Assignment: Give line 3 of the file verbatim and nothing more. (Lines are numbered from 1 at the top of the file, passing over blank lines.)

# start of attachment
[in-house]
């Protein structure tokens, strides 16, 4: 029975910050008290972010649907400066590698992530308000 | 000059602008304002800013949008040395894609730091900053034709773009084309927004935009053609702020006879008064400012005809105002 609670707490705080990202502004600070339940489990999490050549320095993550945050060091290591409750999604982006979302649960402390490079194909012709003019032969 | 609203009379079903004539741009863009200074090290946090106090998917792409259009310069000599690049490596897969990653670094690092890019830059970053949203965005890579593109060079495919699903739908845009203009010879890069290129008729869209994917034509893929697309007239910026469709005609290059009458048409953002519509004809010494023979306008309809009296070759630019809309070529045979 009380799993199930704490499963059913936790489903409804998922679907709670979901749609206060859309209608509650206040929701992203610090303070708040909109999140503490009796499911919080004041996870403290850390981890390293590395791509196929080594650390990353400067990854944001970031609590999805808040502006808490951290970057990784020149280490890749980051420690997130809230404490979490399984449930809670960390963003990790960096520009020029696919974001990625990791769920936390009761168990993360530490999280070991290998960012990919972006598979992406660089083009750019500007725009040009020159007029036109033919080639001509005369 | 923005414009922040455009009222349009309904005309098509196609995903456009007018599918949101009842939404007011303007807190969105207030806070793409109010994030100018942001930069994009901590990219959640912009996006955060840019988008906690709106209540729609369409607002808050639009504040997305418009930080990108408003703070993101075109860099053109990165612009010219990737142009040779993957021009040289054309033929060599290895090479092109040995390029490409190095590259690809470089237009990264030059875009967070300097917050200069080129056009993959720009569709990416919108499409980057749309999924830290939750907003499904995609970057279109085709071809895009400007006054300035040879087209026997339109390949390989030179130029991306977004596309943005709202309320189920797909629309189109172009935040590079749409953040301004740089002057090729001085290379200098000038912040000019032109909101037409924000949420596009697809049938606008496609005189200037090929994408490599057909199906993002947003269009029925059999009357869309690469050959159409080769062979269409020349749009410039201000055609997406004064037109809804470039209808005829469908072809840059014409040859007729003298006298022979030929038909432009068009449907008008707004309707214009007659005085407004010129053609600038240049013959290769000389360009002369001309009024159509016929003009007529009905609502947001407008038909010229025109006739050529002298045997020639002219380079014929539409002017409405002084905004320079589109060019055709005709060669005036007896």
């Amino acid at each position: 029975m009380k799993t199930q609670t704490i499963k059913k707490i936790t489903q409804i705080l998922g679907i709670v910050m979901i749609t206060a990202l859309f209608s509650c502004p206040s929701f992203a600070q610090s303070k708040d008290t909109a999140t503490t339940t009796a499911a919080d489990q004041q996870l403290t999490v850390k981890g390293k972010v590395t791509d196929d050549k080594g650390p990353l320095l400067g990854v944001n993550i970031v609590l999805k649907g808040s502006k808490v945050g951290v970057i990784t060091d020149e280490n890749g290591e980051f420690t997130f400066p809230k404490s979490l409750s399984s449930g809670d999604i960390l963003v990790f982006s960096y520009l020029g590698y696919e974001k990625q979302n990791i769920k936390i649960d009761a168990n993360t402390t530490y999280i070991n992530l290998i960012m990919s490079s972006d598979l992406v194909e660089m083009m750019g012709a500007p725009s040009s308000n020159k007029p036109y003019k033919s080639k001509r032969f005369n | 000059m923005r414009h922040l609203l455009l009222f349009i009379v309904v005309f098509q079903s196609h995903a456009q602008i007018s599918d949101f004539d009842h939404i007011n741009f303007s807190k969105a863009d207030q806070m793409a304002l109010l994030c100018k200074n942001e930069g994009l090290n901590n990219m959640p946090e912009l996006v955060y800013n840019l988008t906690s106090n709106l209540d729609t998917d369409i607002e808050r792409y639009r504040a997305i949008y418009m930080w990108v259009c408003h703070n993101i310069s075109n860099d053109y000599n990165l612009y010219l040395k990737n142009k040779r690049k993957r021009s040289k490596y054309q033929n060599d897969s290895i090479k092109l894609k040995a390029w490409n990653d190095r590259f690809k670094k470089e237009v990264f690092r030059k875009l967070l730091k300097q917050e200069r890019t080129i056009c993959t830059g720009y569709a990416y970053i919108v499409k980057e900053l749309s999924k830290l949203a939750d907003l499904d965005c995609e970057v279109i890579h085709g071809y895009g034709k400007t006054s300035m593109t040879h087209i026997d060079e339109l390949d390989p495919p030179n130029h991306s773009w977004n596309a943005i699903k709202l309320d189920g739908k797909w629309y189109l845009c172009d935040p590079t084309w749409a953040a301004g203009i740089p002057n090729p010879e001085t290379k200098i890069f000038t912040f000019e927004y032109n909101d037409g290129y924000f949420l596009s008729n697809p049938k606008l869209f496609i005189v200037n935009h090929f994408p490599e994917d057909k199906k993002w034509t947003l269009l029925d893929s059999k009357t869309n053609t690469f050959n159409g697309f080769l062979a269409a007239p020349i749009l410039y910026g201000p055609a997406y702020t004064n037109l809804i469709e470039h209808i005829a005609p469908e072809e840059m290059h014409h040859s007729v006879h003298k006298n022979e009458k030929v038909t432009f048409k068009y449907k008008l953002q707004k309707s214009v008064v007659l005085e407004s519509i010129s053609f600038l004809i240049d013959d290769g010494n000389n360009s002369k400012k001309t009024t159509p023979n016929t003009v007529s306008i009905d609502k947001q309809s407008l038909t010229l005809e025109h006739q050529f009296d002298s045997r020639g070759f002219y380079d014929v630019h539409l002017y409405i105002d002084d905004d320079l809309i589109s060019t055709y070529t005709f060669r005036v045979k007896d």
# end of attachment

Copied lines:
């Amino acid at each position: 029975m009380k799993t199930q609670t704490i499963k059913k707490i936790t489903q409804i705080l998922g679907i709670v910050m979901i749609t206060a990202l859309f209608s509650c502004p206040s929701f992203a600070q610090s303070k708040d008290t909109a999140t503490t339940t009796a499911a919080d489990q004041q996870l403290t999490v850390k981890g390293k972010v590395t791509d196929d050549k080594g650390p990353l320095l400067g990854v944001n993550i970031v609590l999805k649907g808040s502006k808490v945050g951290v970057i990784t060091d020149e280490n890749g290591e980051f420690t997130f400066p809230k404490s979490l409750s399984s449930g809670d999604i960390l963003v990790f982006s960096y520009l020029g590698y696919e974001k990625q979302n990791i769920k936390i649960d009761a168990n993360t402390t530490y999280i070991n992530l290998i960012m990919s490079s972006d598979l992406v194909e660089m083009m750019g012709a500007p725009s040009s308000n020159k007029p036109y003019k033919s080639k001509r032969f005369n | 000059m923005r414009h922040l609203l455009l009222f349009i009379v309904v005309f098509q079903s196609h995903a456009q602008i007018s599918d949101f004539d009842h939404i007011n741009f303007s807190k969105a863009d207030q806070m793409a304002l109010l994030c100018k200074n942001e930069g994009l090290n901590n990219m959640p946090e912009l996006v955060y800013n840019l988008t906690s106090n709106l209540d729609t998917d369409i607002e808050r792409y639009r504040a997305i949008y418009m930080w990108v259009c408003h703070n993101i310069s075109n860099d053109y000599n990165l612009y010219l040395k990737n142009k040779r690049k993957r021009s040289k490596y054309q033929n060599d897969s290895i090479k092109l894609k040995a390029w490409n990653d190095r590259f690809k670094k470089e237009v990264f690092r030059k875009l967070l730091k300097q917050e200069r890019t080129i056009c993959t830059g720009y569709a990416y970053i919108v499409k980057e900053l749309s999924k830290l949203a939750d907003l499904d965005c995609e970057v279109i890579h085709g071809y895009g034709k400007t006054s300035m593109t040879h087209i026997d060079e339109l390949d390989p495919p030179n130029h991306s773009w977004n596309a943005i699903k709202l309320d189920g739908k797909w629309y189109l845009c172009d935040p590079t084309w749409a953040a301004g203009i740089p002057n090729p010879e001085t290379k200098i890069f000038t912040f000019e927004y032109n909101d037409g290129y924000f949420l596009s008729n697809p049938k606008l869209f496609i005189v200037n935009h090929f994408p490599e994917d057909k199906k993002w034509t947003l269009l029925d893929s059999k009357t869309n053609t690469f050959n159409g697309f080769l062979a269409a007239p020349i749009l410039y910026g201000p055609a997406y702020t004064n037109l809804i469709e470039h209808i005829a005609p469908e072809e840059m290059h014409h040859s007729v006879h003298k006298n022979e009458k030929v038909t432009f048409k068009y449907k008008l953002q707004k309707s214009v008064v007659l005085e407004s519509i010129s053609f600038l004809i240049d013959d290769g010494n000389n360009s002369k400012k001309t009024t159509p023979n016929t003009v007529s306008i009905d609502k947001q309809s407008l038909t010229l005809e025109h006739q050529f009296d002298s045997r020639g070759f002219y380079d014929v630019h539409l002017y409405i105002d002084d905004d320079l809309i589109s060019t055709y070529t005709f060669r005036v045979k007896d």